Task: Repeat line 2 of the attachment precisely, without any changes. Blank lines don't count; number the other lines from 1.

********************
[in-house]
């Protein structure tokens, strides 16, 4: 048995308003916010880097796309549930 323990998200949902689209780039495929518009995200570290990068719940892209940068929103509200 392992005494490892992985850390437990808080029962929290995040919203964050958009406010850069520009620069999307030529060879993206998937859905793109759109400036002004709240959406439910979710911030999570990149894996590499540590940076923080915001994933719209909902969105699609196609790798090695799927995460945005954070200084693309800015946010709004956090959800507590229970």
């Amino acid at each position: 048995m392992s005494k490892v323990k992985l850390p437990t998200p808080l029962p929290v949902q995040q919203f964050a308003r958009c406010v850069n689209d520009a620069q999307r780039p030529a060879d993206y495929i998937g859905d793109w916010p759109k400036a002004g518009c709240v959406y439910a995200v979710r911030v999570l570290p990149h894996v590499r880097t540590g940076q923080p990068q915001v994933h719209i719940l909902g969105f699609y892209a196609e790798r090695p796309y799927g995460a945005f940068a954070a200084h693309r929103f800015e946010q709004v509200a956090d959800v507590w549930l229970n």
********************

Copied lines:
């Protein structure tokens, strides 16, 4: 048995308003916010880097796309549930 323990998200949902689209780039495929518009995200570290990068719940892209940068929103509200 392992005494490892992985850390437990808080029962929290995040919203964050958009406010850069520009620069999307030529060879993206998937859905793109759109400036002004709240959406439910979710911030999570990149894996590499540590940076923080915001994933719209909902969105699609196609790798090695799927995460945005954070200084693309800015946010709004956090959800507590229970």